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Welcome to the WhoWhatWhy Podcast.

Jul 6, 2018

It sounds like it should be the beginning of a joke: A virus walks onto a plane… Only it’s not a joke. It’s how a global pandemic can start. One that could be far more immediate and deadly than our twin fears of climate change or nuclear proliferation.

The recent outbreak of Ebola in the Congo is a grim reminder not only of the 2014 West African outbreak, but of the much wider dangers of the global spread of infectious diseases diseases that know no walls, no travel bans, and respond only to medical and political competence.

The Hill’s national correspondent Reid Wilson, in this week’s WhoWhatWhy podcast, talks to Jeff Schechtman about the very real dangers we face and how the incompetent handling of such a crisis could lead to loss of life on an unimaginable scale.

Wilson, the author of Epidemic: Ebola and the Global Scramble to Prevent the Next Killer Outbreak, takes us through the slowness of the global mobilization in 2014 and what we have since learned. It was a time when as Wilson says in parts of West Africa, it was easier to count survivors than count the dead.

Wilson explains how the World Health Organization (WHO) has learned how to better navigate global politics and local customs. As an example, 70 percent of those that had contact with dead bodies in 2014 contracted the disease; WHO learned that, in dealing with the dead, anthropology was as important as biology. In navigating behavior around the dead, respect had its own rules and customs in the developing world.

Wilson singles out Doctors Without Borders as the most heroic of the organizations that have been called upon in these global outbreaks.

We learn about the role of the Centers for Disease Control and Prevention (CDC) during the previous outbreak. It was an event that precipitated a major transformation of the CDC one that resulted in the CDC sending about 1,400 people to Liberia during this recent outbreak. This was a drastic improvement over past efforts where only a few CDC field operatives were mobilized. Additionally, in 2014 the CDC only had four US facilities prepared to triage highly infectious diseases, such as Ebola. Today there are over 50, at least one in every state.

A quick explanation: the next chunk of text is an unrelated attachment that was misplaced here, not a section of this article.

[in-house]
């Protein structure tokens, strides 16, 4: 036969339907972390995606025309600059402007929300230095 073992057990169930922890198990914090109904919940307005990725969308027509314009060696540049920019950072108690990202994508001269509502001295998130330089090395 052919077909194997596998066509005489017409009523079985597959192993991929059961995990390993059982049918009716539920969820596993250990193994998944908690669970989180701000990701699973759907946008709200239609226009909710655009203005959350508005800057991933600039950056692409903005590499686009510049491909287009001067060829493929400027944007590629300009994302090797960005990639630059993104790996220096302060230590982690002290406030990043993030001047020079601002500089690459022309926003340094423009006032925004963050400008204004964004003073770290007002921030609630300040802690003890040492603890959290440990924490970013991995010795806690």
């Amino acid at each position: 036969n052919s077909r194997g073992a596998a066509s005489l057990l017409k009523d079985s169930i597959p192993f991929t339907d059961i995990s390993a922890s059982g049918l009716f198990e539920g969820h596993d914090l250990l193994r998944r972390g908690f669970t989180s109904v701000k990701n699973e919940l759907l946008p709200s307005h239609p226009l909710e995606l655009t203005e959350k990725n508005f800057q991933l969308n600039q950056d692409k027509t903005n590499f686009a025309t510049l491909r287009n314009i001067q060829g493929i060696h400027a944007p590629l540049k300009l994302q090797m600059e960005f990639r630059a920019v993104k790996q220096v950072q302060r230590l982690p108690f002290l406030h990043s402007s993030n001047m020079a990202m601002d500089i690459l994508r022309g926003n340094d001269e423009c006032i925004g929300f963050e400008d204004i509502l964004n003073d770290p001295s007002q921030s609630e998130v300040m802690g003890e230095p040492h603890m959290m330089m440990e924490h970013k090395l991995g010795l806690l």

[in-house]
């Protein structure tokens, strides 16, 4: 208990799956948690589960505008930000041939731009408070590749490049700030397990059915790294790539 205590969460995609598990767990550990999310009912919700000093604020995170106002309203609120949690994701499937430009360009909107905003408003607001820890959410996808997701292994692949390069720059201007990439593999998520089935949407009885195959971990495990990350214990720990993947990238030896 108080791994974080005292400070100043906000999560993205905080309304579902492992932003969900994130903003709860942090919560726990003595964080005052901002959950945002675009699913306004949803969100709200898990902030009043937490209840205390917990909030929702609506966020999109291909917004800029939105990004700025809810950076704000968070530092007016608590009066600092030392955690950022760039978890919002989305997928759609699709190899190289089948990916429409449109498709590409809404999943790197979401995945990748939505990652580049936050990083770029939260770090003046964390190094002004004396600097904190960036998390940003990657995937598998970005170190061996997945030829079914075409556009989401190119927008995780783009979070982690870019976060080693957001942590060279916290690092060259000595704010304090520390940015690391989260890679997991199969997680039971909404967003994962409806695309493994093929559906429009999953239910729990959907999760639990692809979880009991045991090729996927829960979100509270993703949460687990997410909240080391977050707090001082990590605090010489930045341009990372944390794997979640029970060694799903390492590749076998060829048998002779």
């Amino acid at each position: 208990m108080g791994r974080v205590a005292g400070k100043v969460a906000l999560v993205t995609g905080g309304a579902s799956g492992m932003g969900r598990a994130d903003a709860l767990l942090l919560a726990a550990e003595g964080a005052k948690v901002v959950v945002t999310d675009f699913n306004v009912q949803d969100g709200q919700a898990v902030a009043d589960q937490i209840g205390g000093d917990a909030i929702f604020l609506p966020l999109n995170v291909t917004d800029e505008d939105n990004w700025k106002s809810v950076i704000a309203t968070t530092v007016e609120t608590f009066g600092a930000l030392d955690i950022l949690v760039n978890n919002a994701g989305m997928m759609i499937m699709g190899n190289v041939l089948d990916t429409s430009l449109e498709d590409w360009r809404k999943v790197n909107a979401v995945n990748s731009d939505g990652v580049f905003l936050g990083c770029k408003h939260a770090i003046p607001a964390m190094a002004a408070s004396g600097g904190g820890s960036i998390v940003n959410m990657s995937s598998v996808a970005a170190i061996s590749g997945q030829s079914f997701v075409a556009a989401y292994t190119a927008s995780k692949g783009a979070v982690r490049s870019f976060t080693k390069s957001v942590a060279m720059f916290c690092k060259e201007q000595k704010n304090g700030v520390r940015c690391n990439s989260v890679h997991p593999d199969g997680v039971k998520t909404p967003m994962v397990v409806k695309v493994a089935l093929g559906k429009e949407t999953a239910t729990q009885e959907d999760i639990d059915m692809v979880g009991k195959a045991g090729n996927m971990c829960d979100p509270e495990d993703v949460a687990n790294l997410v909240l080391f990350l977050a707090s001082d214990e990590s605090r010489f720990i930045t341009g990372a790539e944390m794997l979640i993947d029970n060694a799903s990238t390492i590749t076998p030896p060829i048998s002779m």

Even with all the progress and lessons of the the past four years, Wilson reminds us that a strategy for dealing with a rapidly spreading and deadly disease is only as good as the weakest link in the global public health system. That no matter how much the US may want to withdraw from the world, the public health systems in countries like Liberia, Guinea, and Sierra Leone matter to us all.

Wilson reports that what keeps public health professionals up at night is the fear of a disease with the lethality of Ebola, the prevalence and transmissibility of something like Zika and one that develops enhancements for human-to-human transmission capability.

Some bird flu cases in China have already hinted at the possibility of these properties. These are diseases that could easily exceed the Ebola mortality rate of over 40 percent.

All of this is against the backdrop in the US of the Trump administration trying to claw back $250 million out of the Ebola supplemental funding bill, which was passed in 2014 and has been critical to the CDC efforts. Clearly we ignore global partnerships at our peril, especially as they involve the arena of public health. All the while the Chinese seem to be taking on greater and greater responsibility as part of their efforts to sit atop the world stage.

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